I had my eye operation one week ago. I had come to the end of the road, there was no going back, and the only way forward was to have the eye removed. It was.
The surgeon warned me that it would be the most painful eye operation I had ever had. It was.
Possible complications after the operation were mentioned, all to do with the surgery itself. Possible post-anaesthetic complications were mentioned too, in passing. After all, I had had many operations before and never had a reaction. This time I did. I started vomiting on the way back from the hospital and was sick for the first 36 hours. Bringing everything back up meant I could not keep any pain killers down…not an experience I would wish on my worst enemy.
The worst is over now. I have a new eye. It needs some more work before it will be ready for public viewing, so I shall be wearing a patch for the next couple of months.
Jack Canfield, author of The Success Principles: How to Get From Where You Are to Where You Want to Be said, “Change is inevitable in life. You can either resist it and potentially get run over by it, or you can choose to cooperate with it, adapt to it, and learn how to benefit from it. When you embrace change you will begin to see it as an opportunity for growth.”
So I have decided to embrace this dramatic change in my circumstances.
Because I can.
- Change is something I know I can handle. I have dealt with the challenges generated by both expected and unexpected change successfully in the past. When I feel overwhelmed, I look back through my gratitude diary and remind myself of the challenges I had encountered and navigated in the past – when I retired from medical practice, when I started my own business, when I got divorced and remarried…
- I know that I do not have to face this change on my own. I have friends. I have family. I have a mother-in-lieu who nursed me physically and mentally through those first two horrendous days and through the days that followed, I have a mother-in-law who rang and sent messages from deepest, darkest Africa daily, I have heart-friends who phoned, visited and sent e-mails and texts from far and wide. Change of this magnitude forces me to acknowledge my inability to cope on my own and thus enriches and strengthens my relationships.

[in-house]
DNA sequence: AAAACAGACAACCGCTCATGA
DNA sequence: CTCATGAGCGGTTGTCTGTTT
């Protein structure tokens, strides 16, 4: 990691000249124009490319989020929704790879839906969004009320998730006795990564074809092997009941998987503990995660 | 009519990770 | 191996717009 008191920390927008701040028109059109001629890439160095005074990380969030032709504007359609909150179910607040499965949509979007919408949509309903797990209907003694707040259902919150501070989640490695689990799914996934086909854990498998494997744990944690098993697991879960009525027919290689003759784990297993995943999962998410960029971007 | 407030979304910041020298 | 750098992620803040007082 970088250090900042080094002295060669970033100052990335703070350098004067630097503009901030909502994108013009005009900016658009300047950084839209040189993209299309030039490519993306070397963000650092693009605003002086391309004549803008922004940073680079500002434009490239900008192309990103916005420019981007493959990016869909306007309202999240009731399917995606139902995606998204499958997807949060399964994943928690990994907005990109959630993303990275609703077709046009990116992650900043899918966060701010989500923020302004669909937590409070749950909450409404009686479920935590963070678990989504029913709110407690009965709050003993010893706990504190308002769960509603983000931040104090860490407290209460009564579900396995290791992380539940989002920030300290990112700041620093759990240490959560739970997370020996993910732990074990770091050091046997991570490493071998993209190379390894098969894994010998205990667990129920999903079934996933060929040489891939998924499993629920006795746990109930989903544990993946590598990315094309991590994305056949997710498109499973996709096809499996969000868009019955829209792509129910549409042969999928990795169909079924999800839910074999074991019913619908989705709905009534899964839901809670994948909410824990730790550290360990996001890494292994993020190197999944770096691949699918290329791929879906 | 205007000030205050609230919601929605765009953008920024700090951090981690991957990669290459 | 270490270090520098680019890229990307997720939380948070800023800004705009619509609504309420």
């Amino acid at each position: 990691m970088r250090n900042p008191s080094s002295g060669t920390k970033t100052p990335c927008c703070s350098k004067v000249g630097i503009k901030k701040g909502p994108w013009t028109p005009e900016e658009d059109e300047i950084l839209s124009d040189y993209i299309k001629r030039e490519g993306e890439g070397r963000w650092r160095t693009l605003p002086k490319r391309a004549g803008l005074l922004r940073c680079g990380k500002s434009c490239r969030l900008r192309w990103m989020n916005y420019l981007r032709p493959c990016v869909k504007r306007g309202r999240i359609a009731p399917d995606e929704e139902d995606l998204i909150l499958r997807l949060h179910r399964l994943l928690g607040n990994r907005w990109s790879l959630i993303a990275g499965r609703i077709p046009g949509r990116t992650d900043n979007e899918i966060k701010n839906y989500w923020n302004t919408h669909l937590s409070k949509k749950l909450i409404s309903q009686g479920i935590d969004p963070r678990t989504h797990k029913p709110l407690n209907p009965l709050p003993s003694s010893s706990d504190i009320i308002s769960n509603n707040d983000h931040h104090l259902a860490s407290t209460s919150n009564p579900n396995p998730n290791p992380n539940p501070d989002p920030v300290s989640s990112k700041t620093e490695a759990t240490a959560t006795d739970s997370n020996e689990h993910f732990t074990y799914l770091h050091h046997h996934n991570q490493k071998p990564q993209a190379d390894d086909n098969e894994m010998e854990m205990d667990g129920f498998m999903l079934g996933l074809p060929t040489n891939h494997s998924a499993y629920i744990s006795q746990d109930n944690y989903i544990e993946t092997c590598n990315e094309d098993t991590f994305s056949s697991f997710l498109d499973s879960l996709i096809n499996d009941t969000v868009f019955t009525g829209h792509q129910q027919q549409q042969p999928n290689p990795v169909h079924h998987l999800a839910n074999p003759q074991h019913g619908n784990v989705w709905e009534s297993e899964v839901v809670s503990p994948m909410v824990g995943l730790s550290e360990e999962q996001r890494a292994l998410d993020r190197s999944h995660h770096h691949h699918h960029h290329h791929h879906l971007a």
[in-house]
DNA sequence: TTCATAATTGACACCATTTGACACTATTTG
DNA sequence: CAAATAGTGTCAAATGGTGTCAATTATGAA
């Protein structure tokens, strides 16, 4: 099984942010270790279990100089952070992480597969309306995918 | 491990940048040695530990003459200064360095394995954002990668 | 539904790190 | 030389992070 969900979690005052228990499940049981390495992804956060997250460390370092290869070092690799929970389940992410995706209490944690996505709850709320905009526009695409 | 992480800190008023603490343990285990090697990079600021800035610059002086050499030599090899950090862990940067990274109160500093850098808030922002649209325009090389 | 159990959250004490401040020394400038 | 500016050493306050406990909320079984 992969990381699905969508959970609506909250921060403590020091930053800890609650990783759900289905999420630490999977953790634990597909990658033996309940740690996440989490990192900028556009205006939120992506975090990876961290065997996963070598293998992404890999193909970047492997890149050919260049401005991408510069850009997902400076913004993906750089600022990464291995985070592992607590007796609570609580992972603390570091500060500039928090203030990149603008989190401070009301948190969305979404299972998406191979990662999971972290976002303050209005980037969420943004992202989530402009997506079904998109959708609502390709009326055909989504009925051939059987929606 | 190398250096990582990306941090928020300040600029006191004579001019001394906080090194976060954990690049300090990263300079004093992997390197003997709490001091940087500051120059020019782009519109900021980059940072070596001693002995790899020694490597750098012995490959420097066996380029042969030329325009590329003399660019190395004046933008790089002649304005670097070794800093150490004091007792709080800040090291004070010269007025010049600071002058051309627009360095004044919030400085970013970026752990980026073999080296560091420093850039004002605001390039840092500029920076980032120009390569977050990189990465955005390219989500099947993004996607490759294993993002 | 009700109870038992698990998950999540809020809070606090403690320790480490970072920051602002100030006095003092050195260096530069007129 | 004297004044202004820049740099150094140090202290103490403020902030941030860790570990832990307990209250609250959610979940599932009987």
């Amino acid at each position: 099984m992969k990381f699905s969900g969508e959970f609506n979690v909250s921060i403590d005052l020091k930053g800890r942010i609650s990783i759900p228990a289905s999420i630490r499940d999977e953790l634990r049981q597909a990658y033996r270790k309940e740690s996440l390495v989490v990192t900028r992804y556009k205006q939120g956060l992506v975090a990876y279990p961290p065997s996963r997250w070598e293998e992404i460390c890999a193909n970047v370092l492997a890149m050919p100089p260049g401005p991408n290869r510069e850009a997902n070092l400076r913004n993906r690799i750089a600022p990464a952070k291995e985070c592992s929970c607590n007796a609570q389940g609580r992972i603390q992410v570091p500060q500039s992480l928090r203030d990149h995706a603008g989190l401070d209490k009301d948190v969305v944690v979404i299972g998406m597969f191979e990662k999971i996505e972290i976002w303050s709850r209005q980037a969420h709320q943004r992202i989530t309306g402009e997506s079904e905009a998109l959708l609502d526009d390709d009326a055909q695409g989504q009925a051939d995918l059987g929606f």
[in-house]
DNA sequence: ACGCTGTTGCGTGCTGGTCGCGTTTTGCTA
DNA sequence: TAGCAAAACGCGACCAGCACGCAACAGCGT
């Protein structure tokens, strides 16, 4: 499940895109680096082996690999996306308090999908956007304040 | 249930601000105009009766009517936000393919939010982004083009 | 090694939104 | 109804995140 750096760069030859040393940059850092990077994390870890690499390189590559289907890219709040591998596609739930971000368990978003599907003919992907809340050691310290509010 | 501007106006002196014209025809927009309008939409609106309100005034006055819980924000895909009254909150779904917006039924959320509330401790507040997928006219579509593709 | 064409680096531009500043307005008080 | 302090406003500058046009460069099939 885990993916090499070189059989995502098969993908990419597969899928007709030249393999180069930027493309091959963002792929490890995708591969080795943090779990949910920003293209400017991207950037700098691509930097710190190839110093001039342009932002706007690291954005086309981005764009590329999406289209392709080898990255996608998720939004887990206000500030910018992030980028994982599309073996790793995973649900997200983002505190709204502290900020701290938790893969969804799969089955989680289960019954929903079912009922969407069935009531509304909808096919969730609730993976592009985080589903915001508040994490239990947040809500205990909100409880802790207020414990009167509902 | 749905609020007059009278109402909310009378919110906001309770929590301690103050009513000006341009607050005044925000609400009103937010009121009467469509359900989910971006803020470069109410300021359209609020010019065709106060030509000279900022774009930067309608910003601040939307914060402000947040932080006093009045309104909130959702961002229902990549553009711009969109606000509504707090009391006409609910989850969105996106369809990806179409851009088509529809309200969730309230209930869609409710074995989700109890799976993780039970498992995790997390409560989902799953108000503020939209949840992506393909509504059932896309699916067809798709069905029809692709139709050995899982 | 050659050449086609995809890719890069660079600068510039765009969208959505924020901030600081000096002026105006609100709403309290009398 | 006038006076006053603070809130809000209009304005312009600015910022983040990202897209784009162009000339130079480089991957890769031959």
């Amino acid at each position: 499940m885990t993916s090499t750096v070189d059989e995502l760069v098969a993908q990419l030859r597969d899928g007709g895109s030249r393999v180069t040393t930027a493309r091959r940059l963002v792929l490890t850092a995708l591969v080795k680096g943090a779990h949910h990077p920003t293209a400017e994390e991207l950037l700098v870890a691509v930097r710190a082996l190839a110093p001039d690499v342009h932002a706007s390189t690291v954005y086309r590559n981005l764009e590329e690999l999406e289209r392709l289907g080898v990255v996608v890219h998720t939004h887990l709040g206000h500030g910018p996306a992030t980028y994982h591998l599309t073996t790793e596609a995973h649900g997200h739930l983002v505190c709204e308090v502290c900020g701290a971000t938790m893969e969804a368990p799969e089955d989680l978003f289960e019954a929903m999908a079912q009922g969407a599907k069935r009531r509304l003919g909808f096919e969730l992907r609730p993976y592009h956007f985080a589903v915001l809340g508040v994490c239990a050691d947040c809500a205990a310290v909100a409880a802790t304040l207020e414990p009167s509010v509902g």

- I believe that change incites personal growth and personal development is important to me. I shall have to find new ways of doing, new ways of being. I shall have to accept my new physical limitations and redefine my identity (more about this in Chapter 2 of my book Self-Confidence made Simple,) from a two-eyed person to a one-eyed person. I shall have to set firm boundaries and learn to say “No” more frequently to protect the eye I have left.
- I have discovered that even significant changes can be broken down into smaller sections to make it more manageable. There are only so many waking hours in each day, and in those waking hours, I only have to deal with as much of the change as I can manage. I can handle this change: I can prioritise and choose to cope with the most urgent challenges first while ensuring that I also make time to recharge my batteries regularly.
- Change makes me stronger. It forces me to develop new coping strategies, strategies that I can later share with participants in my personal empowerment workshops. Change teaches me to be more flexible and more willing to compromise when there is no other option. Change inspires me to I reassess and improve my problem-solving skills; it makes me more resilient. Change requires that I unearth and eradicate possible limiting beliefs that I may have acquired during the last two years. It brings unhelpful habits to light, enabling me to break these habits and form more helpful ones.
- Change allows me to grow spiritually; it refreshes my faith.
- Change extends my horizons. I learn more about myself, about the people around me, about coping in challenging circumstances. Before, during and after the operation, I have met inspiring people I would otherwise not have met, kind and considerate strangers who give without expecting anything in return. Change reminds me of all I have to be grateful for in my life.
- Change reminds me to be mindful, to acknowledge my emotions without allowing them to dictate my actions. Leading up to the operation, the consuming emotion I felt was anger. Incandescent rage, actually. Mindfulness allows me to observe and acknowledge my anger (as I explain in my book Mindfulness and Meditation Options,) without allowing it to propel me into the next stage in the process of coping with loss and grief:
- Immobilising shock
- Development of a coping strategy
Much better to focus on developing a plan that will enable me to cope with this change. Along the way, change teaches me to be patient, to have realistic expectations and to adjust those expectations daily, hourly, even moment-by-moment, when required. Patience is a virtue I still do not have enough of, no matter how much change I have successfully negotiated in the past.
When I look outside, I see spring everywhere. Spring is a great time to have a life-changing operation. A time of new beginnings, of new opportunities, a time of firsts – for the first time in 2 years, I shall be pain-free, and for the first time in 27 years, I shall have a nearly normal-looking (albeit artificial) eye – time to be creative: as I am not earning an awful lot at the moment, I have created a writer’s profile on Patreon, where you can support me through all this for the price of 2 cups of coffee per month. I have also nearly finished editing my new book Thriving on Challenges and Change – I will let all my mailing list subscribers know as soon as I publish it.
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